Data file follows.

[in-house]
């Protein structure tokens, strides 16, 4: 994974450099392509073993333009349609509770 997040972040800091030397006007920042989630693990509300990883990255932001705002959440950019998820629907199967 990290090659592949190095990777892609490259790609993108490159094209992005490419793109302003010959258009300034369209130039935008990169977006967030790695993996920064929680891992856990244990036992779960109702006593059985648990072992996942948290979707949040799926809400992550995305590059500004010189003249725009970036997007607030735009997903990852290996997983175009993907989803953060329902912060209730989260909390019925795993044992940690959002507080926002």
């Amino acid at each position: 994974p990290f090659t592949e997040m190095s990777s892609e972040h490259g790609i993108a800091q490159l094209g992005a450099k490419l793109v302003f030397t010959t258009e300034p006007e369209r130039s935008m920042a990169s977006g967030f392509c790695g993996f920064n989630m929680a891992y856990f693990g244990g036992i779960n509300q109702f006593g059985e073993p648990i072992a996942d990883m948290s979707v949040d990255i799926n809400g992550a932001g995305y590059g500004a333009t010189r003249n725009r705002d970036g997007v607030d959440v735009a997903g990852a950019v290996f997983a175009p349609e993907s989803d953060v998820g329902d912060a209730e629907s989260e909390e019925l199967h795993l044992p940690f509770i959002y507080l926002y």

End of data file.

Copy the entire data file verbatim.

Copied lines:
[in-house]
């Protein structure tokens, strides 16, 4: 994974450099392509073993333009349609509770 997040972040800091030397006007920042989630693990509300990883990255932001705002959440950019998820629907199967 990290090659592949190095990777892609490259790609993108490159094209992005490419793109302003010959258009300034369209130039935008990169977006967030790695993996920064929680891992856990244990036992779960109702006593059985648990072992996942948290979707949040799926809400992550995305590059500004010189003249725009970036997007607030735009997903990852290996997983175009993907989803953060329902912060209730989260909390019925795993044992940690959002507080926002």
């Amino acid at each position: 994974p990290f090659t592949e997040m190095s990777s892609e972040h490259g790609i993108a800091q490159l094209g992005a450099k490419l793109v302003f030397t010959t258009e300034p006007e369209r130039s935008m920042a990169s977006g967030f392509c790695g993996f920064n989630m929680a891992y856990f693990g244990g036992i779960n509300q109702f006593g059985e073993p648990i072992a996942d990883m948290s979707v949040d990255i799926n809400g992550a932001g995305y590059g500004a333009t010189r003249n725009r705002d970036g997007v607030d959440v735009a997903g990852a950019v290996f997983a175009p349609e993907s989803d953060v998820g329902d912060a209730e629907s989260e909390e019925l199967h795993l044992p940690f509770i959002y507080l926002y």